Note that if your analogue reception is good, you'll usually be ok with digital, but if its less than great, then possibly not. (There are exceptions to this). The best advice is to try it and see before spending money changing your aerial. Simple Freeview boxes can be either bought very cheaply, or borrowed from a friend / neighbour etc.
Performance of Internet based services can vary greatly - from very poor to "ok" for real time streamed services, and poor to excellent for downlaoded services. Most online TV is only viable with a broadband connection offering at least 256kbps or better download speeds.
There is an instant performance test on Teletext/Ceefax page 284 that will often give a yes or no on whether your existing aerial setup is sufficient for digital TV. However the test doesn't take all the issues into account, and isn't always correct.
Consumer Test Reports
The government has commissioned Ricability, an independent consumer research organisation to provide consumer test reports on a range of Digital TV products, including aerials, set top boxes, DTV recorders and integrated TVs. Their results can be found here.
With freeview STBs or IDTVs, you buy the box/tv, but there are no ongoing costs, no contract, no subscription. You just plug it in to an aerial and watch.
A free satellite service offering a range of channels including some High Definition (HD) ones (assuming you have the right equipment). You will need to purchase the relevant Freesat STB or Freesat PVR, and possibly pay for a dish to be installed, however there is no ongoing charge.
Offer various pay per month and pay per view channels and programs. They also offer HD content on some channels (at extra cost)
Freesat from Sky
Not to be confused with Freesat described above!
You can purchase a complete Freesat from Sky installation package for a fixed price. This can be an attractive way of getting the hardware required (dish and STB) and the installation carried out as a bundled deal with no ongoing costs. You can also purchase a "Freesat from Sky" decoder card on its own for use in and existing Sky STB. Friends and relatives who have upgraded from ordinary Sky to Sky+ (i.e. a Sky twin tuner PVR), may have a "spare" ordinary Sky box you could borrow.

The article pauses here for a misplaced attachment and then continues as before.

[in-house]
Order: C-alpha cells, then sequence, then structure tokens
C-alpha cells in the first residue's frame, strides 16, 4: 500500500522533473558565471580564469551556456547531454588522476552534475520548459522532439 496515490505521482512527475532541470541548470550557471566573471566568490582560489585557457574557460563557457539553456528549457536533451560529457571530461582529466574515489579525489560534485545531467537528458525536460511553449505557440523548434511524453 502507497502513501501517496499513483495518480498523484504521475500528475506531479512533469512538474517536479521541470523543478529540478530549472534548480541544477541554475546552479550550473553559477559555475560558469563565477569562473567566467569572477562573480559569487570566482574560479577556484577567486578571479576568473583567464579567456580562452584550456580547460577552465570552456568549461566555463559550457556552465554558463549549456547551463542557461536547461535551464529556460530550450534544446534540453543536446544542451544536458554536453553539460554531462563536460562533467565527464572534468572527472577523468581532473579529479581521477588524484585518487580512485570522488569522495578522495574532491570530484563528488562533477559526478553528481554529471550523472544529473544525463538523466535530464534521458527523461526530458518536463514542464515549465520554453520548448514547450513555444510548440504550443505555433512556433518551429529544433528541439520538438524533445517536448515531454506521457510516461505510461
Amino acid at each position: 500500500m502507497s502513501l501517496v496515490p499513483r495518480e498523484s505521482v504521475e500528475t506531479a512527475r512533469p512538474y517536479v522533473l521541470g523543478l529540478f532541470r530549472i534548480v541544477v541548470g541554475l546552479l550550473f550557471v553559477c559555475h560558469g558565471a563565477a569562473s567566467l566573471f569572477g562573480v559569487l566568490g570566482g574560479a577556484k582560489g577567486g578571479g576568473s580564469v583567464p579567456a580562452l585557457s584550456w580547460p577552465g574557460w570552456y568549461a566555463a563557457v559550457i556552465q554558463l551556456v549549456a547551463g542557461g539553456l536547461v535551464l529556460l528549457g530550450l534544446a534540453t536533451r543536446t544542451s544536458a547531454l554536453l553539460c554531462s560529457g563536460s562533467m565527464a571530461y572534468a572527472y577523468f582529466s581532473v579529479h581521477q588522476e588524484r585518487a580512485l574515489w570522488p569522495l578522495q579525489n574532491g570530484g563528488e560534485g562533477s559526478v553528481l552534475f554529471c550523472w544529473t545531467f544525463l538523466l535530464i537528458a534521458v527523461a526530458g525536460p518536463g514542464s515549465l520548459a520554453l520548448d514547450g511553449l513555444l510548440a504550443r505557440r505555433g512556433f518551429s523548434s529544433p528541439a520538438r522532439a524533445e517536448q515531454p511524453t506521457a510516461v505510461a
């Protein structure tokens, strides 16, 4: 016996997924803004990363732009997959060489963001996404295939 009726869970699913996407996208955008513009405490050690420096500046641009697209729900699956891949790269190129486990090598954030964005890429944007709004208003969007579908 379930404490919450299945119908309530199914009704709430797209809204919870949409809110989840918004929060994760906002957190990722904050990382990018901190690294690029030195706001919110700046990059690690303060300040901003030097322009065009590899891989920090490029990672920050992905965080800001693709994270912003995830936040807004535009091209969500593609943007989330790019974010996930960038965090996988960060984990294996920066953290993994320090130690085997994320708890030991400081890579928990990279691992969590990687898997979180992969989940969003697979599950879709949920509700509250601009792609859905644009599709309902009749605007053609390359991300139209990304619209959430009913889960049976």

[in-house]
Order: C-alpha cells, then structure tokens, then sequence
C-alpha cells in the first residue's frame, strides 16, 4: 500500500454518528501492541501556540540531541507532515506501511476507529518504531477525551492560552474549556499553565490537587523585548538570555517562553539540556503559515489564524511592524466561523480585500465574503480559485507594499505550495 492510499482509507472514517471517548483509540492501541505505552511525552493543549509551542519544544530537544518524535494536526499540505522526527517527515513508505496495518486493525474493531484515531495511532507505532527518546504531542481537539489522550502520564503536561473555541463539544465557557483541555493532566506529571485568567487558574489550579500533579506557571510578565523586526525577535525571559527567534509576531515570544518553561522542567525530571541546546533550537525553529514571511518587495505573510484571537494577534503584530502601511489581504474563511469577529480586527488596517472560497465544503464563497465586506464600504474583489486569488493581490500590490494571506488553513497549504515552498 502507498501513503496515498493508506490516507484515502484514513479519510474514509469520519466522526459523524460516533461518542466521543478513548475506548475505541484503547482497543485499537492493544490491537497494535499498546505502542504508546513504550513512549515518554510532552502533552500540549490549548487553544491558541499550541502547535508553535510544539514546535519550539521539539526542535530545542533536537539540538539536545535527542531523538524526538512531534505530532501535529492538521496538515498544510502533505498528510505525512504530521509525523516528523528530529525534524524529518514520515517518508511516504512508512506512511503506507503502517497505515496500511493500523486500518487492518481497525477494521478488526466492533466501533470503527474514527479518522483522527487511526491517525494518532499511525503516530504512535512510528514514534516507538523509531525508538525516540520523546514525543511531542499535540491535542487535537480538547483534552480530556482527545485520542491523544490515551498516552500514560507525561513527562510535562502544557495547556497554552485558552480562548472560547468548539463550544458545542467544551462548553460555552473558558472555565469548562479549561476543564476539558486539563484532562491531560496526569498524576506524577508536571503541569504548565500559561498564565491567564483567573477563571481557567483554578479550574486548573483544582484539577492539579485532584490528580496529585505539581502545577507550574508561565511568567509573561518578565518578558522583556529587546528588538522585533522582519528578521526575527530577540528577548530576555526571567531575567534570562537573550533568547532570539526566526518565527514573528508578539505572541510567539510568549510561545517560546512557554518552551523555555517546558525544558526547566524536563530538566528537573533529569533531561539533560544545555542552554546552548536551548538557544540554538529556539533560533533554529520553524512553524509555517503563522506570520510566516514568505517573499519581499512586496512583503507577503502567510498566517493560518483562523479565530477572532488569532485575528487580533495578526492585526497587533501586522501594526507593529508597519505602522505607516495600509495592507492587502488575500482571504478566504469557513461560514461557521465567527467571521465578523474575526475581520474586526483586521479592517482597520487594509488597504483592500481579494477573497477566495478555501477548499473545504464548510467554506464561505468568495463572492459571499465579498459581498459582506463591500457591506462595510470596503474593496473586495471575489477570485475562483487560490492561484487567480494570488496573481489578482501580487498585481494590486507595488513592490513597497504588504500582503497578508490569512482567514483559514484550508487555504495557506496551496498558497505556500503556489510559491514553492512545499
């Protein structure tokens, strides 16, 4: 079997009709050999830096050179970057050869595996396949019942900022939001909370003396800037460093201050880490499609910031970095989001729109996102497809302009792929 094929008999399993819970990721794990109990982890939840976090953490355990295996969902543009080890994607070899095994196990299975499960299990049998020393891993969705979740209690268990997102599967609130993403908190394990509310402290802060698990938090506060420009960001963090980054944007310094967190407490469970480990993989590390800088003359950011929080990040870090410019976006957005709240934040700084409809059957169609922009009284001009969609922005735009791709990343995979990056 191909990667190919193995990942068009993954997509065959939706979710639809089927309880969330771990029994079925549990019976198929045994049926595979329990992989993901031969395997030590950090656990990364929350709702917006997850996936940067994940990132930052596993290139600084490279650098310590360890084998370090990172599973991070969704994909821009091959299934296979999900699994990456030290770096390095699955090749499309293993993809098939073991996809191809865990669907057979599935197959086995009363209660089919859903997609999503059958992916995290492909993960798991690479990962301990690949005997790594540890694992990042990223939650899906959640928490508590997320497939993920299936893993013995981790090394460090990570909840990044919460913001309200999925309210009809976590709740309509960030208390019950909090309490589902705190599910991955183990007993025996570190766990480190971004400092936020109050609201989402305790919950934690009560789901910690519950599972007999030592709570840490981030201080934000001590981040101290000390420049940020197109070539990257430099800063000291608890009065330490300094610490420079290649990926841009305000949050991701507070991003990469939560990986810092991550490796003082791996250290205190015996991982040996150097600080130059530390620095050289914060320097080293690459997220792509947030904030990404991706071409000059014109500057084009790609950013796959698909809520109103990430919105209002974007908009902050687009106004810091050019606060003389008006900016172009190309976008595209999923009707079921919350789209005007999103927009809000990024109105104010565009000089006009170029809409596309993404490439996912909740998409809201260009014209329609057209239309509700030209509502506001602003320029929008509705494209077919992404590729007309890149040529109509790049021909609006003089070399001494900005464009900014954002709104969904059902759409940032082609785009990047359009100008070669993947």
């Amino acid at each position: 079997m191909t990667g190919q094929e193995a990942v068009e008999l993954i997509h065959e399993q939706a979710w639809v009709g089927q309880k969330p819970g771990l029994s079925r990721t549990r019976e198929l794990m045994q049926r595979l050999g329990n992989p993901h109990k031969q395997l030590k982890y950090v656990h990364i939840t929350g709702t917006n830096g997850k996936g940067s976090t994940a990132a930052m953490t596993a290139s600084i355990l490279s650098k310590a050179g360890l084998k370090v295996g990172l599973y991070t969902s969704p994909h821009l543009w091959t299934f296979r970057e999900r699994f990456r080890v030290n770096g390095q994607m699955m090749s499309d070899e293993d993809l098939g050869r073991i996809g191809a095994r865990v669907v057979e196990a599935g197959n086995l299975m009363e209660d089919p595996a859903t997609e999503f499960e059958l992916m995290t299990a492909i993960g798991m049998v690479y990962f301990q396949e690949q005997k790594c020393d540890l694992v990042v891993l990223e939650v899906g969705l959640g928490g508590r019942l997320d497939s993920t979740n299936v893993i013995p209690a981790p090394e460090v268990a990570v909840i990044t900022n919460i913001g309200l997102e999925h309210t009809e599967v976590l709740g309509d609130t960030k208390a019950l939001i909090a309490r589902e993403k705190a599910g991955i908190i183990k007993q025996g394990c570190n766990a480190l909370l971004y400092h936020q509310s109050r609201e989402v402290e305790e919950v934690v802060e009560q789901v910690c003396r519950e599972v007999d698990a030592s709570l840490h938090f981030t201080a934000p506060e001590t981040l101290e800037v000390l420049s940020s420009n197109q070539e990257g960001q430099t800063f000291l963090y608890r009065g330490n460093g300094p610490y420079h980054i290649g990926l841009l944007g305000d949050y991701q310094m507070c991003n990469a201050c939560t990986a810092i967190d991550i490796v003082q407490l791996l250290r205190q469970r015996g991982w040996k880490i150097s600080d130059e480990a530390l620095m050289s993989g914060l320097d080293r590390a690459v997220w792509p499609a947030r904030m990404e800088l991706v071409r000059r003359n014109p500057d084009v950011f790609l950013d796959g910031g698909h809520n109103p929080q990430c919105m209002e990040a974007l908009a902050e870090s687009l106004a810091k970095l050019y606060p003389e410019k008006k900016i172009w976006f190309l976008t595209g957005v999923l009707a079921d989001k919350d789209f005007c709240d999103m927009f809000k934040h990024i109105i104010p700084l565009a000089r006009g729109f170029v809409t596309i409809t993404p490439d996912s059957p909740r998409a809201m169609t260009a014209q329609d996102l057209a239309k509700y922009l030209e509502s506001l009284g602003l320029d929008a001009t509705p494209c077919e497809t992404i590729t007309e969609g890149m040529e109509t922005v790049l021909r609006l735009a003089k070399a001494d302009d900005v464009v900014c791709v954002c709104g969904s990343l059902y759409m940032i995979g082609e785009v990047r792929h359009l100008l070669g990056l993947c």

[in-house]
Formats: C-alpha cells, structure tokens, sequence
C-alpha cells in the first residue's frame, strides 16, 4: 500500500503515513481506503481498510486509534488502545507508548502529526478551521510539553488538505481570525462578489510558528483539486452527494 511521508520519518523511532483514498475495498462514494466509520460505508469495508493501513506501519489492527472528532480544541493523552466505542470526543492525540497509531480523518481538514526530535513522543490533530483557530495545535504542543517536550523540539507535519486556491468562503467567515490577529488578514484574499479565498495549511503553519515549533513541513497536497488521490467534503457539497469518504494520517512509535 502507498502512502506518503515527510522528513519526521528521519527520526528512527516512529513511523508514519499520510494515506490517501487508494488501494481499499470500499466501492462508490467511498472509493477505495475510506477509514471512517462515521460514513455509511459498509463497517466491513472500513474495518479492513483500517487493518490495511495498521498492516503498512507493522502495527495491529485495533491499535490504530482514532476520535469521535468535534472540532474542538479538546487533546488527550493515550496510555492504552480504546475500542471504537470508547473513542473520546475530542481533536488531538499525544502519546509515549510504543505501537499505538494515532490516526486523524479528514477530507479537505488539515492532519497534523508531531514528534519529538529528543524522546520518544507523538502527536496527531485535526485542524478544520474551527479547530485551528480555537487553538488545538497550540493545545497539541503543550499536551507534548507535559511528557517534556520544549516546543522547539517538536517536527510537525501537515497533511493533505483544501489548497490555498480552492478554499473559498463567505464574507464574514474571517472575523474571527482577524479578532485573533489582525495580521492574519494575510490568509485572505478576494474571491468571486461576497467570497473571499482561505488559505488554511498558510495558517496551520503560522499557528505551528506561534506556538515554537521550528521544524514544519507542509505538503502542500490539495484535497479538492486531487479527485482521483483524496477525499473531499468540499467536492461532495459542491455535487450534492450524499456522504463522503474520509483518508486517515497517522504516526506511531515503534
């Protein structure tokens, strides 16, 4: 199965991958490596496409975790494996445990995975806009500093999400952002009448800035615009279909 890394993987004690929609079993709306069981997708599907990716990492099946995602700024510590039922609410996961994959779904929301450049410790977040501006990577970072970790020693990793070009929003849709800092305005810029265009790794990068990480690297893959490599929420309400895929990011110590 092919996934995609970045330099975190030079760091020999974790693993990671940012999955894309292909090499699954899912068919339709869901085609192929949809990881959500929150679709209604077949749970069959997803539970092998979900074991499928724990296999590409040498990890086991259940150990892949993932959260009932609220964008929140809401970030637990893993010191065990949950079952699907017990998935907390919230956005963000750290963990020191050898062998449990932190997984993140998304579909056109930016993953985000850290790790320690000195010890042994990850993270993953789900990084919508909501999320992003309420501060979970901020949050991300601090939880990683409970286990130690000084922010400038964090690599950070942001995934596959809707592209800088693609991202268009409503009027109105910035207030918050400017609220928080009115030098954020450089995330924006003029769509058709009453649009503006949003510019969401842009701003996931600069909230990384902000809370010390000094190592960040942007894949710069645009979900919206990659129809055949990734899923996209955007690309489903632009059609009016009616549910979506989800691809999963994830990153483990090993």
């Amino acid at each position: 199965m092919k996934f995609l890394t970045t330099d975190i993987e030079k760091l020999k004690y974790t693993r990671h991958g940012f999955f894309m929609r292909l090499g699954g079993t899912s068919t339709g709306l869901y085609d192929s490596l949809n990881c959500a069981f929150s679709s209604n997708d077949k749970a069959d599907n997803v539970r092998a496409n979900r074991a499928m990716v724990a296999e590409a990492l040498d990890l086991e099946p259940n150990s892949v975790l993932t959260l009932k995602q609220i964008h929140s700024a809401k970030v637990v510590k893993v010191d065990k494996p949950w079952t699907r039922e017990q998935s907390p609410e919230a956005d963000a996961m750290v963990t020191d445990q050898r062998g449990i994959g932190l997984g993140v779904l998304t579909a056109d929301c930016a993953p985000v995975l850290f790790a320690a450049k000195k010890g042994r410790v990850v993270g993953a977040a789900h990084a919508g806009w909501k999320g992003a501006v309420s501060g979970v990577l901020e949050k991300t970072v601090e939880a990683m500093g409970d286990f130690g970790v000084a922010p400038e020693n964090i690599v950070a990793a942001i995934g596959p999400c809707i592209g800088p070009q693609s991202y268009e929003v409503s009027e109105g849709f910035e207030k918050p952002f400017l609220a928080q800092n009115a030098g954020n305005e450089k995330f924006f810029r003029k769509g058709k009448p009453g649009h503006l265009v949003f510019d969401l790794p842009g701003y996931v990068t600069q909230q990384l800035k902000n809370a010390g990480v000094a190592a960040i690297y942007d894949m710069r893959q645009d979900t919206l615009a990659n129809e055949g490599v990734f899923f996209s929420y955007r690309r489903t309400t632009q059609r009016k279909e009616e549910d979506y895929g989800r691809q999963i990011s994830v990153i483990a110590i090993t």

In addition to the Freesat from Sky option, you can also use any Sky STB without any decoder card in it. This will let you see all the Free to Air channels, but not handful of additional the Free to View ones you get with a decoder card.
Note if you initially subscribe to a Sky paid for service, and then stop, your existing decoder card should enable you to continue to watch all the Freesat from Sky content, including the free to view channels.
About Free to View and Free to Air
Satellite services such as sky's typically include some channels that can be viewed on any suitable satellite receiver with no need for a subscription, or any form of decoder card. These are known as Free to Air services.
However there are also what are known as Free to View services. These require no subscription, but are encrypted and hence can't be viewed without a decoder card.
For details of which channels are included in which packages, along with which are free to air and free to view, see this list on wikipedia
Pay per month and pay per view cable service, choice of packages with different channels included, and differing prices. Some customers can get cable TV at no extra cost if they also have other services from Virgin.
Pay per view content is also on all packages. This is PIN protected to prevent misuse, but the PIN code is crackable by very determined kids. The PIN can be changed any time.
Another option (probably more for the TV enthusiasts, or people in search of specialist/foreign language programming), is to purchase generic digital satellite equipment. If having done this, you align the dish on the 28.2E˚ Eurobird Satellite Cluster (the one that carries the Sky and Freesat programming) you will in essence have something similar to Freesat as described above (although without the Freesat electronic program guide which makes finding out what is on far simpler). However there are other satellites that you can also "see" from the UK that are intended to provide programming to mainland Europe.